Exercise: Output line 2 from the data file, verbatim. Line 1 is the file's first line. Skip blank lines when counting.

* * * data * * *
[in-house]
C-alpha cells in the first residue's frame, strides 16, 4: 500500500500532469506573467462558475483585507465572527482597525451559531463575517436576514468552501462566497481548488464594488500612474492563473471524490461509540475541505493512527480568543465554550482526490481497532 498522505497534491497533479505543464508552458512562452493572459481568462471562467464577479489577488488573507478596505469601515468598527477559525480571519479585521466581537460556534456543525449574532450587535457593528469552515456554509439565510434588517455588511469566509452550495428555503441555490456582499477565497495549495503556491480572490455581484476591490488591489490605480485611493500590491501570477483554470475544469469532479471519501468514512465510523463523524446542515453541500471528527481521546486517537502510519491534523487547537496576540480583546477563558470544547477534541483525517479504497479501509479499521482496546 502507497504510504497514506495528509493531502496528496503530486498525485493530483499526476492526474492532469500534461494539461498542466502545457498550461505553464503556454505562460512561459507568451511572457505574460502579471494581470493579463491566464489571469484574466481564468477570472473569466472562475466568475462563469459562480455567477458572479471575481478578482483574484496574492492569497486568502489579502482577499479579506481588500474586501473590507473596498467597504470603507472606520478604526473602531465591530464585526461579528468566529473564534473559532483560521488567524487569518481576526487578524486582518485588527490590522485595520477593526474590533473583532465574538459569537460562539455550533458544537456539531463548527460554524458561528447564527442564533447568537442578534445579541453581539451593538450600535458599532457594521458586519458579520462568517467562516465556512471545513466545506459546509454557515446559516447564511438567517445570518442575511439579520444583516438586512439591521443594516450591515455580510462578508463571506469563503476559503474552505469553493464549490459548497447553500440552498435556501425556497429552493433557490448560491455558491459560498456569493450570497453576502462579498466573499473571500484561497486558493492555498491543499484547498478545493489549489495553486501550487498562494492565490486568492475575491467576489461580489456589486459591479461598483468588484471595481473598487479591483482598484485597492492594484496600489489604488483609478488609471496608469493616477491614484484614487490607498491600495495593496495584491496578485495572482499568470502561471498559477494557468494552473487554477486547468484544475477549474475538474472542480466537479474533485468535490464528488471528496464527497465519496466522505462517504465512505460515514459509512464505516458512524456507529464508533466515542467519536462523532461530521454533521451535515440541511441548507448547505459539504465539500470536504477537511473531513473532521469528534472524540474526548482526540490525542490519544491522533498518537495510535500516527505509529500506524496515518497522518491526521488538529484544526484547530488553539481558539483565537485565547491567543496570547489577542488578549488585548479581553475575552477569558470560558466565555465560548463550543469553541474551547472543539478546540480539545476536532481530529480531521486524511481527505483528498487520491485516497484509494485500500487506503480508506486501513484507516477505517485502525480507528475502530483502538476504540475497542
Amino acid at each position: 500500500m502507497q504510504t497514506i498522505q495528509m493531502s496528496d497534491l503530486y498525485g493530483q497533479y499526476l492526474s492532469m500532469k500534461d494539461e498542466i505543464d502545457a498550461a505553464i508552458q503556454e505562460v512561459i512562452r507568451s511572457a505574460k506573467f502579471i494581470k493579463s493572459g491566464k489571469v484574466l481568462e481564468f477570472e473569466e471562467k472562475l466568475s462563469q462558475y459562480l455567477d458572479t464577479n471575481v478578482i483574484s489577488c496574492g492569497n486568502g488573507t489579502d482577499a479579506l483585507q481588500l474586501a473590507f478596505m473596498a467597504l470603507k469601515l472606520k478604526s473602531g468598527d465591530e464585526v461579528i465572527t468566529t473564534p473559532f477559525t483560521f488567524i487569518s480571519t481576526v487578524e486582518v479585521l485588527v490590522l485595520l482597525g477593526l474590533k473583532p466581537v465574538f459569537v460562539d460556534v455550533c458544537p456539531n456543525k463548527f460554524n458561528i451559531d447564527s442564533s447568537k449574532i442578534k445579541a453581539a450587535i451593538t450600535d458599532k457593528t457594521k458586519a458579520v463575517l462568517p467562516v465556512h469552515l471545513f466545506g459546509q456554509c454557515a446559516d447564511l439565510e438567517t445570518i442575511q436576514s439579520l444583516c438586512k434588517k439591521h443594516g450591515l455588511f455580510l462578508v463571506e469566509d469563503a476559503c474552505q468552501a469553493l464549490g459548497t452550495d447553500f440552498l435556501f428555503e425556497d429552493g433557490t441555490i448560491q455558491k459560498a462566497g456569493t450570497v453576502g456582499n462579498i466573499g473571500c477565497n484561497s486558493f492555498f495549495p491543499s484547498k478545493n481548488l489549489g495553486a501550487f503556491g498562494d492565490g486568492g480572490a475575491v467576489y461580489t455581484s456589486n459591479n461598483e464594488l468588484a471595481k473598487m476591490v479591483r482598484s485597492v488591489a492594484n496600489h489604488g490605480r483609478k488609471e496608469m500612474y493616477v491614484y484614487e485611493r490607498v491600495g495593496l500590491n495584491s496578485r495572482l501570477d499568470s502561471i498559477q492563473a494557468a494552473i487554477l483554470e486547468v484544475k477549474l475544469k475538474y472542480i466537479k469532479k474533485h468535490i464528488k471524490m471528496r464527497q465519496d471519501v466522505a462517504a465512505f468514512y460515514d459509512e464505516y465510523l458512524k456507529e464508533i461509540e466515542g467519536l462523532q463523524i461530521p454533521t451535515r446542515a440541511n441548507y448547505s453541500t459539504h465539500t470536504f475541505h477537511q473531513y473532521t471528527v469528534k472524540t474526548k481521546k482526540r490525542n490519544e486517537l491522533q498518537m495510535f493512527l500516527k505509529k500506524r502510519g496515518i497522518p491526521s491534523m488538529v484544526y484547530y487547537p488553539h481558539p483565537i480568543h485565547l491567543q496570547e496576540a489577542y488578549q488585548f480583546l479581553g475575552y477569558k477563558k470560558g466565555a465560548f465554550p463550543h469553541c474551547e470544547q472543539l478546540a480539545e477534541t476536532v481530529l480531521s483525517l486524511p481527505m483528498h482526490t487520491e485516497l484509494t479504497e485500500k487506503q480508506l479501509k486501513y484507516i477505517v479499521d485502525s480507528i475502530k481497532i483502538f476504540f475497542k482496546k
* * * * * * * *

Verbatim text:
C-alpha cells in the first residue's frame, strides 16, 4: 500500500500532469506573467462558475483585507465572527482597525451559531463575517436576514468552501462566497481548488464594488500612474492563473471524490461509540475541505493512527480568543465554550482526490481497532 498522505497534491497533479505543464508552458512562452493572459481568462471562467464577479489577488488573507478596505469601515468598527477559525480571519479585521466581537460556534456543525449574532450587535457593528469552515456554509439565510434588517455588511469566509452550495428555503441555490456582499477565497495549495503556491480572490455581484476591490488591489490605480485611493500590491501570477483554470475544469469532479471519501468514512465510523463523524446542515453541500471528527481521546486517537502510519491534523487547537496576540480583546477563558470544547477534541483525517479504497479501509479499521482496546 502507497504510504497514506495528509493531502496528496503530486498525485493530483499526476492526474492532469500534461494539461498542466502545457498550461505553464503556454505562460512561459507568451511572457505574460502579471494581470493579463491566464489571469484574466481564468477570472473569466472562475466568475462563469459562480455567477458572479471575481478578482483574484496574492492569497486568502489579502482577499479579506481588500474586501473590507473596498467597504470603507472606520478604526473602531465591530464585526461579528468566529473564534473559532483560521488567524487569518481576526487578524486582518485588527490590522485595520477593526474590533473583532465574538459569537460562539455550533458544537456539531463548527460554524458561528447564527442564533447568537442578534445579541453581539451593538450600535458599532457594521458586519458579520462568517467562516465556512471545513466545506459546509454557515446559516447564511438567517445570518442575511439579520444583516438586512439591521443594516450591515455580510462578508463571506469563503476559503474552505469553493464549490459548497447553500440552498435556501425556497429552493433557490448560491455558491459560498456569493450570497453576502462579498466573499473571500484561497486558493492555498491543499484547498478545493489549489495553486501550487498562494492565490486568492475575491467576489461580489456589486459591479461598483468588484471595481473598487479591483482598484485597492492594484496600489489604488483609478488609471496608469493616477491614484484614487490607498491600495495593496495584491496578485495572482499568470502561471498559477494557468494552473487554477486547468484544475477549474475538474472542480466537479474533485468535490464528488471528496464527497465519496466522505462517504465512505460515514459509512464505516458512524456507529464508533466515542467519536462523532461530521454533521451535515440541511441548507448547505459539504465539500470536504477537511473531513473532521469528534472524540474526548482526540490525542490519544491522533498518537495510535500516527505509529500506524496515518497522518491526521488538529484544526484547530488553539481558539483565537485565547491567543496570547489577542488578549488585548479581553475575552477569558470560558466565555465560548463550543469553541474551547472543539478546540480539545476536532481530529480531521486524511481527505483528498487520491485516497484509494485500500487506503480508506486501513484507516477505517485502525480507528475502530483502538476504540475497542